8 Disappearing Groundwater

Earth has many thousands of aquifers, but only a few dozen aquifers are categorized as major. Thanks to a decade (2003 to 2013) of satellite data collected by a unique NASA Earth-observing mission called the Gravity Recovery and Climate Experiment (GRACE), much is now known about the depletion of many of the major aquifers. Unlike satellite missions that rely on visual images, GRACE measured the tiny space-time variations in Earth’s gravity field, effectively weighing changes in water mass of large aquifers. Figure 70 illustrates groundwater depletion ( – ) or replenishment (+) in millimeters of water per year based on GRACE data for Earth’s 37 largest aquifers.

World map showing groundwater depletion and replenishment
Figure 70 – Groundwater depletion ( – ) or replenishment (+) in millimeters of water per year for Earth’s 37 largest aquifers based on GRACE data from 2003 to 2013 (adapted from NASA/JPL Caltech, 2015).

The GRACE results are consistent with long‑term estimates of groundwater extraction. The estimated evolution of groundwater extraction in India from 1950 to 2010 is shown in Figure 71, together with similar time series for a selected group of countries. India’s groundwater extraction rate in 2010 was approximately 251 cubic km per year, equivalent to a quarter of the global rate. The Ganges‑Brahmaputra basin suffers aquifer depletion and groundwater pollution stresses including swathes of India, China, Nepal, Bangladesh and Bhutan, which collectively is home to about 10 percent of the Planet’s population. Close to 50 percent of the world’s aquifers may be “past their tipping point”, which means that a natural recovery would require centuries.

Figure showing estimated national groundwater extraction for selected countries from 1950 to 2010
Figure 71 – Estimated national groundwater extraction for selected countries from 1950 to 2010 (adapted from Van Der Gunn 2019, with data from Margat and Van Der Gun, 2013).

The Nubian system, the biggest non‑renewable aquifer (fossil water) in the world, occurs under parts of Egypt, Libya, Sudan and Chad. Mostly underlying Egypt and Libya, it is considered under high‑stress due to unsustainable withdrawal rates driven by population growth. Libya depends on the aquifer for about 95 percent of its water.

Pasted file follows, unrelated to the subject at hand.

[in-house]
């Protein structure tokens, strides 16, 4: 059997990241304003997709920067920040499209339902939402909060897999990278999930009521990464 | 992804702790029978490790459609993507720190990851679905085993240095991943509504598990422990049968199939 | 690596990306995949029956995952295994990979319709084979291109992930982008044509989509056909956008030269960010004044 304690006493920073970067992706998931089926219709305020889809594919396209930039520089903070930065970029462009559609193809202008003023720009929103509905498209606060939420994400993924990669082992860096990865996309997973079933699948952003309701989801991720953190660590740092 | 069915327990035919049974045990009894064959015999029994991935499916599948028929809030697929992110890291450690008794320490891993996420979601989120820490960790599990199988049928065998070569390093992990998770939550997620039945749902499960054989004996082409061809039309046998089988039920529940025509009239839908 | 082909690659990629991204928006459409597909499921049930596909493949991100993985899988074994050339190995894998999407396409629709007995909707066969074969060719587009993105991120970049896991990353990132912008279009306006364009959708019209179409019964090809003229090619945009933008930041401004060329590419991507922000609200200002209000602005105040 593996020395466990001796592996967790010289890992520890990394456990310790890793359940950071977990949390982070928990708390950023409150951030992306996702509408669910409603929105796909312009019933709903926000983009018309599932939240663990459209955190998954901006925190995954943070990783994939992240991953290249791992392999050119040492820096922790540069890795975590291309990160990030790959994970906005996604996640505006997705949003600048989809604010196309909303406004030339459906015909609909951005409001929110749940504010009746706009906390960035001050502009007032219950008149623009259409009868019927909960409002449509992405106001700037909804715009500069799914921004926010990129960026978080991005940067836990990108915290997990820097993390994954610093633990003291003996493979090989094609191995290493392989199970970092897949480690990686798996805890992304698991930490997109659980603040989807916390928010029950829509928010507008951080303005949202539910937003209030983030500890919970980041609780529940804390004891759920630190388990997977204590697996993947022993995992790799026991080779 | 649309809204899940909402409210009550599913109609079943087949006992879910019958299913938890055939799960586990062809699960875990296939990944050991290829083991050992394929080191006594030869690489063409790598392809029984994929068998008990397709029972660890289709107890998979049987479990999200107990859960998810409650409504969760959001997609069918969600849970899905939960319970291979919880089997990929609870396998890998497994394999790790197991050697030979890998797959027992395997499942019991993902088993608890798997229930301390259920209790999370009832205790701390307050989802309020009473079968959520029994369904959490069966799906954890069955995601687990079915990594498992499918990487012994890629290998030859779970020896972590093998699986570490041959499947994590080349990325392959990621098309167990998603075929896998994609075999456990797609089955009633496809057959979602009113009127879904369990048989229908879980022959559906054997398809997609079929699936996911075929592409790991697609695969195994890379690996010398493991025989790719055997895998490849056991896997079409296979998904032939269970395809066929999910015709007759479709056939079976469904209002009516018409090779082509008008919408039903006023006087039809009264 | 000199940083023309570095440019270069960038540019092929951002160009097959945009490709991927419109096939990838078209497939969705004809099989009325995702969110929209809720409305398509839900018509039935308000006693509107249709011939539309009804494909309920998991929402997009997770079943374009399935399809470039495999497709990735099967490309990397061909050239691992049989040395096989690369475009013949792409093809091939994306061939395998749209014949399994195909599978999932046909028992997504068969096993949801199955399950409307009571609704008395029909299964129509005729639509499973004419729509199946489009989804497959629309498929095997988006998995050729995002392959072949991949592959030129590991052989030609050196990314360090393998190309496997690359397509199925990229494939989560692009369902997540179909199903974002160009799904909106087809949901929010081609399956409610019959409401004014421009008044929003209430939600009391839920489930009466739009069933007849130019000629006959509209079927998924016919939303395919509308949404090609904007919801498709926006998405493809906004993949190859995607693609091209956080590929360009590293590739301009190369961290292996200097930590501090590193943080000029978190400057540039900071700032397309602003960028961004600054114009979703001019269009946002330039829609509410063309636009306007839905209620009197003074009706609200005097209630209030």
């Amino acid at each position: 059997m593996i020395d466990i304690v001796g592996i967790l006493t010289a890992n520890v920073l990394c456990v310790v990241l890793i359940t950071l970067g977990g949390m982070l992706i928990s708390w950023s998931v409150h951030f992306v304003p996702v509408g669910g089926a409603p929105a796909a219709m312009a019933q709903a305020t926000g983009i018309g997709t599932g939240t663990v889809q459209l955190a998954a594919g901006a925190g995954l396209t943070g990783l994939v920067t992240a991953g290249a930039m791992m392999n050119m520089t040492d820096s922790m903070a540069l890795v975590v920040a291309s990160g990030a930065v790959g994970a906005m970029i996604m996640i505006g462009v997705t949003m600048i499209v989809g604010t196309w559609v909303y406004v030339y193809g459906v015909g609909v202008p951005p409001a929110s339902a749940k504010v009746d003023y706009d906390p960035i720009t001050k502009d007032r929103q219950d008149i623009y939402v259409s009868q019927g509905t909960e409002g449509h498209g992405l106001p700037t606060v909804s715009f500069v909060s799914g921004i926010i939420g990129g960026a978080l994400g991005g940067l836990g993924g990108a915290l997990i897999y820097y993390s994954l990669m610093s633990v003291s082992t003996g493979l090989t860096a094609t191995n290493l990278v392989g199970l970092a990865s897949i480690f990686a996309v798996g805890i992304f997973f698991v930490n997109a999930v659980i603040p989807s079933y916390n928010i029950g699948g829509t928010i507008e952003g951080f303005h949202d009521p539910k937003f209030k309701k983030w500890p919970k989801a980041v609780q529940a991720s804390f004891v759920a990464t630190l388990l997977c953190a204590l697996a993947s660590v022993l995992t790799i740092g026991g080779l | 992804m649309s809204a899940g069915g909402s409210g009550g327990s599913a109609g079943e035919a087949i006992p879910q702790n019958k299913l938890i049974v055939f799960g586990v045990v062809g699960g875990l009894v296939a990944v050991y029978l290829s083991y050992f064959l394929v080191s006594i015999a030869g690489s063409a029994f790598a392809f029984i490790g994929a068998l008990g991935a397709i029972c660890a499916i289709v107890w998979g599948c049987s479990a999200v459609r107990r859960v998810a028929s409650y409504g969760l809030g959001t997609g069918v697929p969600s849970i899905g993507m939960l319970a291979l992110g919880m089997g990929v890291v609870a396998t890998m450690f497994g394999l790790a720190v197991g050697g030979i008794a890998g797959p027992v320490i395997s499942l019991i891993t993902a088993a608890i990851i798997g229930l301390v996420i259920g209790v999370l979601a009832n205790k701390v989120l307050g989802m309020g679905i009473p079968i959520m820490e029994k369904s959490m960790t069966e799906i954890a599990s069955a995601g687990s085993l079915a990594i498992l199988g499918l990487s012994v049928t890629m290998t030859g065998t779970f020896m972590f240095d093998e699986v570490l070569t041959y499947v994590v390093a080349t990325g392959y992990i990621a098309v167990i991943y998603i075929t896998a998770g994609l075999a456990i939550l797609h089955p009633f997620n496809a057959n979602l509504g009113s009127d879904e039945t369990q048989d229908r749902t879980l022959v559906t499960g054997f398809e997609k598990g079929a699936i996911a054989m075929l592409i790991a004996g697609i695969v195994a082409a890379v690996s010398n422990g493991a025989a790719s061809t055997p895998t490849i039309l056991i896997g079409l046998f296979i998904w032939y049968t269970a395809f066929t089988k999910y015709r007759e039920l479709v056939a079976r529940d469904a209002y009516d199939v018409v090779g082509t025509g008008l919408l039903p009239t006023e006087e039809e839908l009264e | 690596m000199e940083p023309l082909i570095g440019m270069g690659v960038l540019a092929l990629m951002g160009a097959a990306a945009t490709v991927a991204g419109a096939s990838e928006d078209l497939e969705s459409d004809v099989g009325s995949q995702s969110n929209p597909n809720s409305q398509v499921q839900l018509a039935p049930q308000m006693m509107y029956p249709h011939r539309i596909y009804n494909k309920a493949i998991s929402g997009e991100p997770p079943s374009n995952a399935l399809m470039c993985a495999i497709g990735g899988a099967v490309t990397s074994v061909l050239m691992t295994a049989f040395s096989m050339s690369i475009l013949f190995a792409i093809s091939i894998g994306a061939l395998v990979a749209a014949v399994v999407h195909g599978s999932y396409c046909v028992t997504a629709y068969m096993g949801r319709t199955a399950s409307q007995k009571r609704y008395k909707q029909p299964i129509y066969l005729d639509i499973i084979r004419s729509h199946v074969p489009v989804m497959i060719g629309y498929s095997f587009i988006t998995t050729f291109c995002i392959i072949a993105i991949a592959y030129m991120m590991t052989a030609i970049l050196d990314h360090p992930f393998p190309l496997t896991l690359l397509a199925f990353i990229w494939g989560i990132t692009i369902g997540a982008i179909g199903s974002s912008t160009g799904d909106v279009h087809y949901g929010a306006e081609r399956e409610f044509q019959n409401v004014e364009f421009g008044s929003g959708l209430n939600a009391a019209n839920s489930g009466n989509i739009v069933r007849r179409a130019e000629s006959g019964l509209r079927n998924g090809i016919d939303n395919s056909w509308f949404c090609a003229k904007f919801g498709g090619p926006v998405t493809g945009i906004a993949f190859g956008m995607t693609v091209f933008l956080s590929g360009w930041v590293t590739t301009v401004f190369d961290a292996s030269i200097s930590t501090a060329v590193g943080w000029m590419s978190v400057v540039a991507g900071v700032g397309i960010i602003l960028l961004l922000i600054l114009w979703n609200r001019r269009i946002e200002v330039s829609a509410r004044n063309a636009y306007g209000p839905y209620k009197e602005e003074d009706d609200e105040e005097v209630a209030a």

The Nubian system also features one of the few trans boundary aquifer agreements. Worldwide, six trans boundary aquifers exist with specific agreements, and two aquifers with informal accords. The Northwest Saharan aquifer system that underlies 60 percent of Algeria, almost a third of Libya and part of Tunisia is another trans boundary aquifer with high levels of water withdrawals. It also falls under a cooperation pact and is similar to the Nubian system in that it is non‑renewable water. The water is used mainly for agricultural irrigation and industry.

Projections based on current water usage, anticipated population increase and economic growth scenarios suggest substantial shortfalls in water availability in the coming decade, including nearly 600 aquifers that cross sovereign borders. The depletion of aquifers is the most evident of the Planet’s two groundwater problems, the other problem is groundwater pollution. Pollution diminishes the usefulness of the water that remains after aquifer depletion. The failure to manage Earth’s groundwater resources is a threat to the global stability of human society.


Groundwater in Our Water Cycle Copyright © 2020 by The Authors. All Rights Reserved.